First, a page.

Currently, the student-faculty ratio is 8:1, but with 18 new faculty members being added, this will change. Introductory classes might have 80 or 90 students but this is far from the norm. One panelist has a class with 4 people in it. The faculty teaches the students how to do scholarly research and expect that sort of research to be produced. “Professors guide us, but not to hold our hands. They let us stumble and then will help to pick us up and get us back on track.” Professors are willing to spend as much time as it takes in class, and out – they teach very few sections each term so they have time to devote to the students. One of the panelists was in a music seminar class, and each class meeting “took as long as it took. The students and the prof would stay until we were done.”
Students are knowledgeable about the world and current events, and they like talking about what’s going on in the world and on campus. Students have a voice, and they regularly bring up issues and work with the powers-that-be to improve campus. “They actually care about student opinions. People are shocked when they sit in on meetings and see that our voices matter.” Women’s rights tend to be a big topic on campus; the students think this is because Amherst had been an all-male school for a long time. The night before we talked to the student panel, a group talked about the topic of sexual misconduct with the president. The college provides free copies of the NYT in the dining hall, and they’re widely read. “Things change in the world. We’re ready and willing to change with it.”
What has Amherst done for you to prepare you for whatever you want to do next?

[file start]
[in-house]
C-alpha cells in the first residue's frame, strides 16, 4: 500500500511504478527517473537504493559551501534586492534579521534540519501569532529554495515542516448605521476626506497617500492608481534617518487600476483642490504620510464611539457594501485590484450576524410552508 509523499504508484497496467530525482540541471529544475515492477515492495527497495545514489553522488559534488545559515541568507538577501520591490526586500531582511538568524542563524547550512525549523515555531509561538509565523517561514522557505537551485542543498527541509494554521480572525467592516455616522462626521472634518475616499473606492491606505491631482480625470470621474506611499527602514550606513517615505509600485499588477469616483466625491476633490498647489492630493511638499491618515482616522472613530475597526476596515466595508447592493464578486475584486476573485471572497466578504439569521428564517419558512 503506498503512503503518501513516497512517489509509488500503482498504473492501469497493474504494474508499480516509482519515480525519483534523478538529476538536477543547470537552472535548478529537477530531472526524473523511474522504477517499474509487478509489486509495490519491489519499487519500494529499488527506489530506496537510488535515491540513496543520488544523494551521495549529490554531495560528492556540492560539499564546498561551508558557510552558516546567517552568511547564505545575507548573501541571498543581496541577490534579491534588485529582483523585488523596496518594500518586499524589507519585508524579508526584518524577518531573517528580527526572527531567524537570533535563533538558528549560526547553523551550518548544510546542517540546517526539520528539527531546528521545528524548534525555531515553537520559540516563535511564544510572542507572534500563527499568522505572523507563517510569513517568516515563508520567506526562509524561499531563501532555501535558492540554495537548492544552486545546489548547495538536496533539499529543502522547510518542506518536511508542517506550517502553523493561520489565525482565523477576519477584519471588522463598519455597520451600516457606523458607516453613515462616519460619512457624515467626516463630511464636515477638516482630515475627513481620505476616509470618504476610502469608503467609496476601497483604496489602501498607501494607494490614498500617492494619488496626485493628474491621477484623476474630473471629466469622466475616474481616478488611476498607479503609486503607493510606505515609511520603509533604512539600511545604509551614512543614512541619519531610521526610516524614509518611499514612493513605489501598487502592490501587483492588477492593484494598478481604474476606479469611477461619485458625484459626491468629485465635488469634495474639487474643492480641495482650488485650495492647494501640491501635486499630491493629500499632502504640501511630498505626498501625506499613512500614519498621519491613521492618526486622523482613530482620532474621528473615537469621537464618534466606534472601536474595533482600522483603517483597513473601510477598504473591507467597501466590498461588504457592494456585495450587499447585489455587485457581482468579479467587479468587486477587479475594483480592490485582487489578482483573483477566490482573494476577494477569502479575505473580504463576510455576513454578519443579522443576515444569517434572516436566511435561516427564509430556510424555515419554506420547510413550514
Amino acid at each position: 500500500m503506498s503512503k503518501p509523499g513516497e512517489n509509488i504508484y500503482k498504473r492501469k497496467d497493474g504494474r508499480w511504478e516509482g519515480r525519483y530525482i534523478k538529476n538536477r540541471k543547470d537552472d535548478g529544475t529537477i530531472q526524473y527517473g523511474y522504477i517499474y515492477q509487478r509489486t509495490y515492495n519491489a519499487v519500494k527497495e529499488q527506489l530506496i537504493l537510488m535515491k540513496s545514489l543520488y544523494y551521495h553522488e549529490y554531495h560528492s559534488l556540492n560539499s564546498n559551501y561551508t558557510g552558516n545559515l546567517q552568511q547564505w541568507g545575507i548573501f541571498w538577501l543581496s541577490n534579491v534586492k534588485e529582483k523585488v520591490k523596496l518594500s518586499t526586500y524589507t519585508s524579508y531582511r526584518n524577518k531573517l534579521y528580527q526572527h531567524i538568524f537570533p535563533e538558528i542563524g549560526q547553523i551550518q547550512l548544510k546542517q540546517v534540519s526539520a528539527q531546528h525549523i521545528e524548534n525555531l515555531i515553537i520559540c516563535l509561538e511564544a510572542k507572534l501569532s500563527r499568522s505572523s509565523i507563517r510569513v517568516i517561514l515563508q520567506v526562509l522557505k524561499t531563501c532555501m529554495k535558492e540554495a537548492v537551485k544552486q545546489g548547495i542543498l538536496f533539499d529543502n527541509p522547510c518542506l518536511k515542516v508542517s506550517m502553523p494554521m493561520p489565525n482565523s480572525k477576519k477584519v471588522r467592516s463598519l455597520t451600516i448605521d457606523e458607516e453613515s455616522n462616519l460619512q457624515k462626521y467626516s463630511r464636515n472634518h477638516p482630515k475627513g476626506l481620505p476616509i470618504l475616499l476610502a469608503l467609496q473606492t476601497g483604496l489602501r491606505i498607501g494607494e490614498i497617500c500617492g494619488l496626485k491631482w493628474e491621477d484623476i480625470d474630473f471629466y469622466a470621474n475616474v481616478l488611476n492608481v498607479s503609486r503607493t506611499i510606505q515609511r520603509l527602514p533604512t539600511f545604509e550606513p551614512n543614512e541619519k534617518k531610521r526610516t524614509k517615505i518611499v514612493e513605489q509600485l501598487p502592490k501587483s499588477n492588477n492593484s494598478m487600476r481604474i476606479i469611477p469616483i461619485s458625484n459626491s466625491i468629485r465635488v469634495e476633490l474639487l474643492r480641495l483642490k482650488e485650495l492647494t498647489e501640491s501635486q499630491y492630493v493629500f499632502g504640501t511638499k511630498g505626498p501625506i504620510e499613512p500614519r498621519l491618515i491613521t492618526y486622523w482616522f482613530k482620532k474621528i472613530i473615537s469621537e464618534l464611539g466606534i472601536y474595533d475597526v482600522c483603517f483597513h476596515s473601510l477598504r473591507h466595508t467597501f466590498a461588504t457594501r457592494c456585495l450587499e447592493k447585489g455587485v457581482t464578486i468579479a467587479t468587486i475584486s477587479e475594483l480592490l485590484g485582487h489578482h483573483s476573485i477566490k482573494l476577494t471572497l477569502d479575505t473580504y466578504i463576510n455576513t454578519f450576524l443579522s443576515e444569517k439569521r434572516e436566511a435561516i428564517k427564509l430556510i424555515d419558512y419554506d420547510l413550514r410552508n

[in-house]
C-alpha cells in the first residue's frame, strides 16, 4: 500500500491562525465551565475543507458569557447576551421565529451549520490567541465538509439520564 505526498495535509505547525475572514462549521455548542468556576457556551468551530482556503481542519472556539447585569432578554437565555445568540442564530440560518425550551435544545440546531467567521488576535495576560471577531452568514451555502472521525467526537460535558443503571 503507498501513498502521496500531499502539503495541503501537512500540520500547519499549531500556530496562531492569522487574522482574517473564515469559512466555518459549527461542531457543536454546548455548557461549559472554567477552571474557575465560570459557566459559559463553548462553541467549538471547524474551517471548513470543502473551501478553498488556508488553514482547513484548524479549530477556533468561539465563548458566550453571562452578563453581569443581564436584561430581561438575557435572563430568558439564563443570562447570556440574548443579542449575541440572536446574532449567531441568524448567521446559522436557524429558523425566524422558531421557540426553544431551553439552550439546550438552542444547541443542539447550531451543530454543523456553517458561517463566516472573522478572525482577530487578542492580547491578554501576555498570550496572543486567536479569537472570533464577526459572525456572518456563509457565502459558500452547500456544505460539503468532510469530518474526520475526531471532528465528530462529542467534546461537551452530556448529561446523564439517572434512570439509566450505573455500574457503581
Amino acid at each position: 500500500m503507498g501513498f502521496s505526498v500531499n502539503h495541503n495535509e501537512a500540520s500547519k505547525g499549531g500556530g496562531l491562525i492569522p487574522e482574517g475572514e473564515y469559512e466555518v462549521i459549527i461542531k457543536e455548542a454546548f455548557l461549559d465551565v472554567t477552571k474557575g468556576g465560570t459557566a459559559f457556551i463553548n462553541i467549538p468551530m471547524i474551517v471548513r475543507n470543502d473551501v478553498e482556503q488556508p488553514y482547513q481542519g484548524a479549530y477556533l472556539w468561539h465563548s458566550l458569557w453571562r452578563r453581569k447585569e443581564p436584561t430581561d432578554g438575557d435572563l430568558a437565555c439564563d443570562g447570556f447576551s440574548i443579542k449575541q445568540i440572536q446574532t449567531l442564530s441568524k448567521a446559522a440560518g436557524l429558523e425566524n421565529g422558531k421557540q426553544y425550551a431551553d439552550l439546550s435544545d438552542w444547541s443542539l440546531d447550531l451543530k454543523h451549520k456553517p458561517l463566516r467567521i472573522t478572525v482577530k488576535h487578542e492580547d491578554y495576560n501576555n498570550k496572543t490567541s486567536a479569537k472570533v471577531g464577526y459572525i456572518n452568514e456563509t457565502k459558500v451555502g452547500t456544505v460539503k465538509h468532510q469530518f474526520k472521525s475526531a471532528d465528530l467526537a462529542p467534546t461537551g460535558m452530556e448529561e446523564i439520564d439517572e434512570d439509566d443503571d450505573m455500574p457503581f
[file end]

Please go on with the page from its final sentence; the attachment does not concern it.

- “Science. It’s so not true that you can’t do science at a LA school. I did an internship at the flagship UT campus but was more prepared than their students.” She learned to integrate information, to think outside the box, to think critically. “It’s allowed me to realize what’s important in the questions I’m asking and to synthesis important information.”
- “There’s a reason why Bain and JPMorgan and others recruit here. Students here take the time to learn on their own. We’re some of the best thinkers they have because we challenge the information.”
- “Time management. I could stop doing all the extras and concentrate on classes; I’d do marginally better grades, but that wouldn’t be a good use of my time. We get as much flexibility to organize our time, but it’s on us to prioritize.”
What do you wish you had known before you came to college that we can share with our students?
- Try lots of new things.
- Don’t go in thinking you know exactly what you want to do. Be open minded.
- Look at LA schools because you’re here to challenge your ideas rather than listening to lectures.
What traditions are your favorites?
- “The rivalry between Williams and Amherst is HUGE. Homecoming is a big deal here. Alums will get together and watch the games and there’s a bonfire on campus. A blog on ESPN listed us as one of the top places to tailgate in the US because you can tailgate 6 feet from the endzone.”
- “We have things going on about every 2 weeks, so I can’t really talk about just one. Of course, it’s hard from me b/c I perform [in the a cappella group] about a dozen times at each of these weekends”